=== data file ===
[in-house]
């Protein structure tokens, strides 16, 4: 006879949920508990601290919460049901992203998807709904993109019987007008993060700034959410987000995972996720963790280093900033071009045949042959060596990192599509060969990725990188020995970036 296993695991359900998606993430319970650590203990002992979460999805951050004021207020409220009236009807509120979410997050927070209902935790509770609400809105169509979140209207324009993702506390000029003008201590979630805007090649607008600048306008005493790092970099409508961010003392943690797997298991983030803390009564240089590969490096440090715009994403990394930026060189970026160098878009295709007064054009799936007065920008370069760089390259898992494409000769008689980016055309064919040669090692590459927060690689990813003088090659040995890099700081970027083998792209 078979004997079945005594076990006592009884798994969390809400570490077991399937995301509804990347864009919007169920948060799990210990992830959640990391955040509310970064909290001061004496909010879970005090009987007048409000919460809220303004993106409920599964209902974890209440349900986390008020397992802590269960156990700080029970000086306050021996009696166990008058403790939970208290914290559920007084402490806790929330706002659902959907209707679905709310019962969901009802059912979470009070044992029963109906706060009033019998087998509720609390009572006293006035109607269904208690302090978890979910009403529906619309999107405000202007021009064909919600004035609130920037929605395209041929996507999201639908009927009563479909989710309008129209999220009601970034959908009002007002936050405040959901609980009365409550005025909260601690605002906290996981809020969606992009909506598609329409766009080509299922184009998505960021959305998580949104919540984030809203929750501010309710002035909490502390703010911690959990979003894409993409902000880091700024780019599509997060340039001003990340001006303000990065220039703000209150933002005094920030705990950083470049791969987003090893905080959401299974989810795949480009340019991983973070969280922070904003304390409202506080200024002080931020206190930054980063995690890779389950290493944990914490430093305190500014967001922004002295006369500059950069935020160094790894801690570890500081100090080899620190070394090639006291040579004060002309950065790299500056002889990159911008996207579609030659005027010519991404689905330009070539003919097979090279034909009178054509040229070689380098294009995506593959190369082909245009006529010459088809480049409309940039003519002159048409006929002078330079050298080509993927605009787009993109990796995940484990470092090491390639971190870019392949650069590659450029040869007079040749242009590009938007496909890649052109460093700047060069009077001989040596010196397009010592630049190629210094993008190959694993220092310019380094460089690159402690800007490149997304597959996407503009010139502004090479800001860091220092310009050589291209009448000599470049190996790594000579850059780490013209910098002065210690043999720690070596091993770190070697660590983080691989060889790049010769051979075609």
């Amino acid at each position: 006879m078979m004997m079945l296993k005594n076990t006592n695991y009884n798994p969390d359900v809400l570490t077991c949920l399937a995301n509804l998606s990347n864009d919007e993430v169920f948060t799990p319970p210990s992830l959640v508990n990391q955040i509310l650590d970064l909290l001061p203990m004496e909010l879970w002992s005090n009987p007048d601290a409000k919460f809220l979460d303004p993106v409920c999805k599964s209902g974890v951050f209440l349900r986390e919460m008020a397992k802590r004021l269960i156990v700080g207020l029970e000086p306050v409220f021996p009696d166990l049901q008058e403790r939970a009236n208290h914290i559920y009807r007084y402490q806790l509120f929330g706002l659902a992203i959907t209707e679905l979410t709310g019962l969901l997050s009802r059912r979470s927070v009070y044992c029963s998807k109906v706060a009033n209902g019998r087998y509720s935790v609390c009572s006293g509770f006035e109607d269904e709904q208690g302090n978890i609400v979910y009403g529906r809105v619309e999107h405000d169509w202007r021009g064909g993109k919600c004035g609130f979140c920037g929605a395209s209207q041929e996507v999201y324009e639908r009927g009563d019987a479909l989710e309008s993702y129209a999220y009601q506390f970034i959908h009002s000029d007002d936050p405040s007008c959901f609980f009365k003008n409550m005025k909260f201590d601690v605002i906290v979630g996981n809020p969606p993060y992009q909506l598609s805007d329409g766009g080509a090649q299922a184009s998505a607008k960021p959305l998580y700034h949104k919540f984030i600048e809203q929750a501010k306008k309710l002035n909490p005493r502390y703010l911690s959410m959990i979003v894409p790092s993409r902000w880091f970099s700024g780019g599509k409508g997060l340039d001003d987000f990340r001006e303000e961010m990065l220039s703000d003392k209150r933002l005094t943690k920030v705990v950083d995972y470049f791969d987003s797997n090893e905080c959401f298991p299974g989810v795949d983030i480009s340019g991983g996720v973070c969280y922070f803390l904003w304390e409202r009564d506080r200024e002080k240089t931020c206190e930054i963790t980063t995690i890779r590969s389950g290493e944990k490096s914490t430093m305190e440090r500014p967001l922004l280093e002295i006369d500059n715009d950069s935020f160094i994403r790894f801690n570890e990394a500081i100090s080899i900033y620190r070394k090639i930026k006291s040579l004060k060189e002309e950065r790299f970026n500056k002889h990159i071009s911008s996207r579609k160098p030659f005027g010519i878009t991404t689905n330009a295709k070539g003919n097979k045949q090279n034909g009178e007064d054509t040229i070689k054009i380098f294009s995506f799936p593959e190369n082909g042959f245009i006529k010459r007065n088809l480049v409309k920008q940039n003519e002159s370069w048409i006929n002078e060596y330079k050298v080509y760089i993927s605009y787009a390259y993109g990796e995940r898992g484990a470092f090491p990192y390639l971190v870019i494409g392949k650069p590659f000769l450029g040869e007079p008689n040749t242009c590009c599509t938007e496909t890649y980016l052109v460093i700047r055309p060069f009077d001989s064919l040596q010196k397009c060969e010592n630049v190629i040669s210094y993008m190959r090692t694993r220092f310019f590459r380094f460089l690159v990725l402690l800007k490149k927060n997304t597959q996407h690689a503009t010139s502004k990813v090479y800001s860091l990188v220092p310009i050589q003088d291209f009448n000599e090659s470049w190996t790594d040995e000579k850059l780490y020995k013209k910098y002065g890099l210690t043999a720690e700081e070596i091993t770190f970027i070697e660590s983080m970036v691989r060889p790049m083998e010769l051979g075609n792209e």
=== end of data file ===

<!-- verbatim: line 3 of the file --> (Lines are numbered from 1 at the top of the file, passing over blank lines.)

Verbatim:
């Amino acid at each position: 006879m078979m004997m079945l296993k005594n076990t006592n695991y009884n798994p969390d359900v809400l570490t077991c949920l399937a995301n509804l998606s990347n864009d919007e993430v169920f948060t799990p319970p210990s992830l959640v508990n990391q955040i509310l650590d970064l909290l001061p203990m004496e909010l879970w002992s005090n009987p007048d601290a409000k919460f809220l979460d303004p993106v409920c999805k599964s209902g974890v951050f209440l349900r986390e919460m008020a397992k802590r004021l269960i156990v700080g207020l029970e000086p306050v409220f021996p009696d166990l049901q008058e403790r939970a009236n208290h914290i559920y009807r007084y402490q806790l509120f929330g706002l659902a992203i959907t209707e679905l979410t709310g019962l969901l997050s009802r059912r979470s927070v009070y044992c029963s998807k109906v706060a009033n209902g019998r087998y509720s935790v609390c009572s006293g509770f006035e109607d269904e709904q208690g302090n978890i609400v979910y009403g529906r809105v619309e999107h405000d169509w202007r021009g064909g993109k919600c004035g609130f979140c920037g929605a395209s209207q041929e996507v999201y324009e639908r009927g009563d019987a479909l989710e309008s993702y129209a999220y009601q506390f970034i959908h009002s000029d007002d936050p405040s007008c959901f609980f009365k003008n409550m005025k909260f201590d601690v605002i906290v979630g996981n809020p969606p993060y992009q909506l598609s805007d329409g766009g080509a090649q299922a184009s998505a607008k960021p959305l998580y700034h949104k919540f984030i600048e809203q929750a501010k306008k309710l002035n909490p005493r502390y703010l911690s959410m959990i979003v894409p790092s993409r902000w880091f970099s700024g780019g599509k409508g997060l340039d001003d987000f990340r001006e303000e961010m990065l220039s703000d003392k209150r933002l005094t943690k920030v705990v950083d995972y470049f791969d987003s797997n090893e905080c959401f298991p299974g989810v795949d983030i480009s340019g991983g996720v973070c969280y922070f803390l904003w304390e409202r009564d506080r200024e002080k240089t931020c206190e930054i963790t980063t995690i890779r590969s389950g290493e944990k490096s914490t430093m305190e440090r500014p967001l922004l280093e002295i006369d500059n715009d950069s935020f160094i994403r790894f801690n570890e990394a500081i100090s080899i900033y620190r070394k090639i930026k006291s040579l004060k060189e002309e950065r790299f970026n500056k002889h990159i071009s911008s996207r579609k160098p030659f005027g010519i878009t991404t689905n330009a295709k070539g003919n097979k045949q090279n034909g009178e007064d054509t040229i070689k054009i380098f294009s995506f799936p593959e190369n082909g042959f245009i006529k010459r007065n088809l480049v409309k920008q940039n003519e002159s370069w048409i006929n002078e060596y330079k050298v080509y760089i993927s605009y787009a390259y993109g990796e995940r898992g484990a470092f090491p990192y390639l971190v870019i494409g392949k650069p590659f000769l450029g040869e007079p008689n040749t242009c590009c599509t938007e496909t890649y980016l052109v460093i700047r055309p060069f009077d001989s064919l040596q010196k397009c060969e010592n630049v190629i040669s210094y993008m190959r090692t694993r220092f310019f590459r380094f460089l690159v990725l402690l800007k490149k927060n997304t597959q996407h690689a503009t010139s502004k990813v090479y800001s860091l990188v220092p310009i050589q003088d291209f009448n000599e090659s470049w190996t790594d040995e000579k850059l780490y020995k013209k910098y002065g890099l210690t043999a720690e700081e070596i091993t770190f970027i070697e660590s983080m970036v691989r060889p790049m083998e010769l051979g075609n792209e």